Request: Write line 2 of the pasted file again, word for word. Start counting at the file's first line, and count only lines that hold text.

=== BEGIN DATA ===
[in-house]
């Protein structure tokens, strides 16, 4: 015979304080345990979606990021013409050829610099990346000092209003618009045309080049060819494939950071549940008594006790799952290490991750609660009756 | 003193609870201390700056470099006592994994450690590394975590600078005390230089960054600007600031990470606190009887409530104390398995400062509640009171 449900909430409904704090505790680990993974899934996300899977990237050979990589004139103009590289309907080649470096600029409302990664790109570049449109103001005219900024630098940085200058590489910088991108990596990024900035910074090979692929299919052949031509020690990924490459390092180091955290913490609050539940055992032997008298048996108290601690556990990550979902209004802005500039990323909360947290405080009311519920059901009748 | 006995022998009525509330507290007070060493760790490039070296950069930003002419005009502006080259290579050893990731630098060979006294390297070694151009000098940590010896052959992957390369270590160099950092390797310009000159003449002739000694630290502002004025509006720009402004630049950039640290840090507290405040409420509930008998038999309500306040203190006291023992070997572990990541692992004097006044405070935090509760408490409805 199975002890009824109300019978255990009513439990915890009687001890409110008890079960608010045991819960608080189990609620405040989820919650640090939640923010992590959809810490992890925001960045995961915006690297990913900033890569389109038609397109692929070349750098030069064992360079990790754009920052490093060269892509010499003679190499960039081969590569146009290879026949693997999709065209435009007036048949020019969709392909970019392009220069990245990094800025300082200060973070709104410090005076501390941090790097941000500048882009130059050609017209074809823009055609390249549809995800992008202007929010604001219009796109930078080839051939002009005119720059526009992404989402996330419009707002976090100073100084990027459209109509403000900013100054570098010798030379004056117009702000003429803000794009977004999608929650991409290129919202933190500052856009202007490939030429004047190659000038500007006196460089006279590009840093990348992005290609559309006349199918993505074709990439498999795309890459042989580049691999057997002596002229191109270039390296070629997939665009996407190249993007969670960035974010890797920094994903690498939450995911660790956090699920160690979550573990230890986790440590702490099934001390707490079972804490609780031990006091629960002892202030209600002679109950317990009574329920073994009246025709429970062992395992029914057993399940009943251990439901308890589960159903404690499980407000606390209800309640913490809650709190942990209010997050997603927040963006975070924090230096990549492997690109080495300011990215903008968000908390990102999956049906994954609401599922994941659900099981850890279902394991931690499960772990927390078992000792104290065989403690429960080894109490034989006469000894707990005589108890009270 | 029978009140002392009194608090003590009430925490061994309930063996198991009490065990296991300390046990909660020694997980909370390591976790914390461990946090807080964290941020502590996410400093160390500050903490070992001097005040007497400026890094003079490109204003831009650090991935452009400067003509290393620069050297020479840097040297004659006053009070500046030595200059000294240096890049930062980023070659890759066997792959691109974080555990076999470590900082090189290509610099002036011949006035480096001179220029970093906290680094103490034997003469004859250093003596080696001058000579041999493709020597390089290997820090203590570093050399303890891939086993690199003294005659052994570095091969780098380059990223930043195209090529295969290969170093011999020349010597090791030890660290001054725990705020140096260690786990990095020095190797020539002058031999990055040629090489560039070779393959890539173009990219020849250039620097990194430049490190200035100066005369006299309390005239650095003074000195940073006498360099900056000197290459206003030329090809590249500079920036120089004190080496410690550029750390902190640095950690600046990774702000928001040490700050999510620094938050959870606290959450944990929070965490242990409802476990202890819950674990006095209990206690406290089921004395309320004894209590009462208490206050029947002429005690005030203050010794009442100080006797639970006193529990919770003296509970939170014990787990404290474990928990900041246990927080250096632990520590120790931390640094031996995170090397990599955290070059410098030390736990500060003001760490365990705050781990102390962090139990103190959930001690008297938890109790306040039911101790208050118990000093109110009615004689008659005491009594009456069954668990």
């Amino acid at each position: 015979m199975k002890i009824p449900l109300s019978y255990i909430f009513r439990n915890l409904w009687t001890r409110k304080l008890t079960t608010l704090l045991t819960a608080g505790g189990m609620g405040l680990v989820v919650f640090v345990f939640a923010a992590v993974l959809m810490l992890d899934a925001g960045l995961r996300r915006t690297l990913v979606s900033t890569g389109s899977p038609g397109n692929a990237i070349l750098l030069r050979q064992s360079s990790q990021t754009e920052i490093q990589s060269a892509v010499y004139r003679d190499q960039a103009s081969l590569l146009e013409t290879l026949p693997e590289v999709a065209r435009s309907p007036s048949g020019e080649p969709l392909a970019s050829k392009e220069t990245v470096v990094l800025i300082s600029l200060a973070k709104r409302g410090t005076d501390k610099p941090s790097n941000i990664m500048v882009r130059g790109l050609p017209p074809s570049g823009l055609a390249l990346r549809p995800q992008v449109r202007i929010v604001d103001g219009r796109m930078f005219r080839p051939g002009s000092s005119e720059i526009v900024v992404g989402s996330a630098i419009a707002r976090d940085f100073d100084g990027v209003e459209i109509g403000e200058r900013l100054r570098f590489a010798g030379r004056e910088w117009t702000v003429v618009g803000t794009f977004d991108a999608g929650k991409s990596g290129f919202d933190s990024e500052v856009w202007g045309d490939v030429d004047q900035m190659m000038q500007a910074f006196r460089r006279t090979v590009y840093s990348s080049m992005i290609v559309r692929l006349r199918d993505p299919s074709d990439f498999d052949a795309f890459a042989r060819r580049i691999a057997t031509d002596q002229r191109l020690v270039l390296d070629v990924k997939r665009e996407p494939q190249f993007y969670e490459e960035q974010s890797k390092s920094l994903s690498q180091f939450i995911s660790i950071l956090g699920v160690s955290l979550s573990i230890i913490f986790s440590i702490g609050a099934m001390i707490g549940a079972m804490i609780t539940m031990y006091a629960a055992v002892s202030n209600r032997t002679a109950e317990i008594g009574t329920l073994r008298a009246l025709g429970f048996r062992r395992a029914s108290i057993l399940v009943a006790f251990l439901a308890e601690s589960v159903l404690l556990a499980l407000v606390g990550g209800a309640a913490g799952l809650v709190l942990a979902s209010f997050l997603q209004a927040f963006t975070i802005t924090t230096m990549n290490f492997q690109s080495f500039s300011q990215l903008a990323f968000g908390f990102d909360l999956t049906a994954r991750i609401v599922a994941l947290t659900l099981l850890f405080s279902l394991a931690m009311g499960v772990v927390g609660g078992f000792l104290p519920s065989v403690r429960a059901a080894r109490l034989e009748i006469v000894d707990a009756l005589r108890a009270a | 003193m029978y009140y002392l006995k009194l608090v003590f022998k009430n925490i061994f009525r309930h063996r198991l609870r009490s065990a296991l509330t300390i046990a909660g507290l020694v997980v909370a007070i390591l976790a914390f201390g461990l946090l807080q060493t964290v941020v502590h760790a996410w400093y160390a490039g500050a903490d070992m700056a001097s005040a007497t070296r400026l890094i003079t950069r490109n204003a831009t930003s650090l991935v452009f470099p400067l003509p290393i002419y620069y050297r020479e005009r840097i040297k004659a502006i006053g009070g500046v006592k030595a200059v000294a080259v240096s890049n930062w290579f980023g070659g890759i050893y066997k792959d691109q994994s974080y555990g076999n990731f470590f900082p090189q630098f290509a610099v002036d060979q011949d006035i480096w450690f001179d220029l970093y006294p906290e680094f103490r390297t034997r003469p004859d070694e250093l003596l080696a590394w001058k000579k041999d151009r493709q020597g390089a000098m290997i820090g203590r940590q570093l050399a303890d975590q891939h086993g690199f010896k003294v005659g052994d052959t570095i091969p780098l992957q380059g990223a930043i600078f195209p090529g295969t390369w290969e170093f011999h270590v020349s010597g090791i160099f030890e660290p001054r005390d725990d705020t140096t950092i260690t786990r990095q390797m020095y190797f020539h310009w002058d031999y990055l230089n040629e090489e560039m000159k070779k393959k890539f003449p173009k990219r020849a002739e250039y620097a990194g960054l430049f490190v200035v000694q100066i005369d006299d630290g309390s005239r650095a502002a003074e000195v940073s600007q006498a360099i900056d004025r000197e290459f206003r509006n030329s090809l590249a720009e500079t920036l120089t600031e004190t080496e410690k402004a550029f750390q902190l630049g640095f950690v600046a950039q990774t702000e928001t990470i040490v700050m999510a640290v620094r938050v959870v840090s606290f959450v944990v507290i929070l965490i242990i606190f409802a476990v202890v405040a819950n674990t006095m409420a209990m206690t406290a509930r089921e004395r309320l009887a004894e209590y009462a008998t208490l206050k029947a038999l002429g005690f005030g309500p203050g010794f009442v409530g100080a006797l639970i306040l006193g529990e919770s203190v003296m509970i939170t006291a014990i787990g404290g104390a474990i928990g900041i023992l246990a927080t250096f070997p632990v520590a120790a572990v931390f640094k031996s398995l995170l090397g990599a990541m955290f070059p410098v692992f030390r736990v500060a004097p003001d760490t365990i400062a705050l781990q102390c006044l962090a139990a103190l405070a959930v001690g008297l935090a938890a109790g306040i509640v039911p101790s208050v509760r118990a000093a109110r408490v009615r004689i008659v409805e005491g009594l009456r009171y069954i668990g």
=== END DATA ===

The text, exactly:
């Protein structure tokens, strides 16, 4: 015979304080345990979606990021013409050829610099990346000092209003618009045309080049060819494939950071549940008594006790799952290490991750609660009756 | 003193609870201390700056470099006592994994450690590394975590600078005390230089960054600007600031990470606190009887409530104390398995400062509640009171 449900909430409904704090505790680990993974899934996300899977990237050979990589004139103009590289309907080649470096600029409302990664790109570049449109103001005219900024630098940085200058590489910088991108990596990024900035910074090979692929299919052949031509020690990924490459390092180091955290913490609050539940055992032997008298048996108290601690556990990550979902209004802005500039990323909360947290405080009311519920059901009748 | 006995022998009525509330507290007070060493760790490039070296950069930003002419005009502006080259290579050893990731630098060979006294390297070694151009000098940590010896052959992957390369270590160099950092390797310009000159003449002739000694630290502002004025509006720009402004630049950039640290840090507290405040409420509930008998038999309500306040203190006291023992070997572990990541692992004097006044405070935090509760408490409805 199975002890009824109300019978255990009513439990915890009687001890409110008890079960608010045991819960608080189990609620405040989820919650640090939640923010992590959809810490992890925001960045995961915006690297990913900033890569389109038609397109692929070349750098030069064992360079990790754009920052490093060269892509010499003679190499960039081969590569146009290879026949693997999709065209435009007036048949020019969709392909970019392009220069990245990094800025300082200060973070709104410090005076501390941090790097941000500048882009130059050609017209074809823009055609390249549809995800992008202007929010604001219009796109930078080839051939002009005119720059526009992404989402996330419009707002976090100073100084990027459209109509403000900013100054570098010798030379004056117009702000003429803000794009977004999608929650991409290129919202933190500052856009202007490939030429004047190659000038500007006196460089006279590009840093990348992005290609559309006349199918993505074709990439498999795309890459042989580049691999057997002596002229191109270039390296070629997939665009996407190249993007969670960035974010890797920094994903690498939450995911660790956090699920160690979550573990230890986790440590702490099934001390707490079972804490609780031990006091629960002892202030209600002679109950317990009574329920073994009246025709429970062992395992029914057993399940009943251990439901308890589960159903404690499980407000606390209800309640913490809650709190942990209010997050997603927040963006975070924090230096990549492997690109080495300011990215903008968000908390990102999956049906994954609401599922994941659900099981850890279902394991931690499960772990927390078992000792104290065989403690429960080894109490034989006469000894707990005589108890009270 | 029978009140002392009194608090003590009430925490061994309930063996198991009490065990296991300390046990909660020694997980909370390591976790914390461990946090807080964290941020502590996410400093160390500050903490070992001097005040007497400026890094003079490109204003831009650090991935452009400067003509290393620069050297020479840097040297004659006053009070500046030595200059000294240096890049930062980023070659890759066997792959691109974080555990076999470590900082090189290509610099002036011949006035480096001179220029970093906290680094103490034997003469004859250093003596080696001058000579041999493709020597390089290997820090203590570093050399303890891939086993690199003294005659052994570095091969780098380059990223930043195209090529295969290969170093011999020349010597090791030890660290001054725990705020140096260690786990990095020095190797020539002058031999990055040629090489560039070779393959890539173009990219020849250039620097990194430049490190200035100066005369006299309390005239650095003074000195940073006498360099900056000197290459206003030329090809590249500079920036120089004190080496410690550029750390902190640095950690600046990774702000928001040490700050999510620094938050959870606290959450944990929070965490242990409802476990202890819950674990006095209990206690406290089921004395309320004894209590009462208490206050029947002429005690005030203050010794009442100080006797639970006193529990919770003296509970939170014990787990404290474990928990900041246990927080250096632990520590120790931390640094031996995170090397990599955290070059410098030390736990500060003001760490365990705050781990102390962090139990103190959930001690008297938890109790306040039911101790208050118990000093109110009615004689008659005491009594009456069954668990």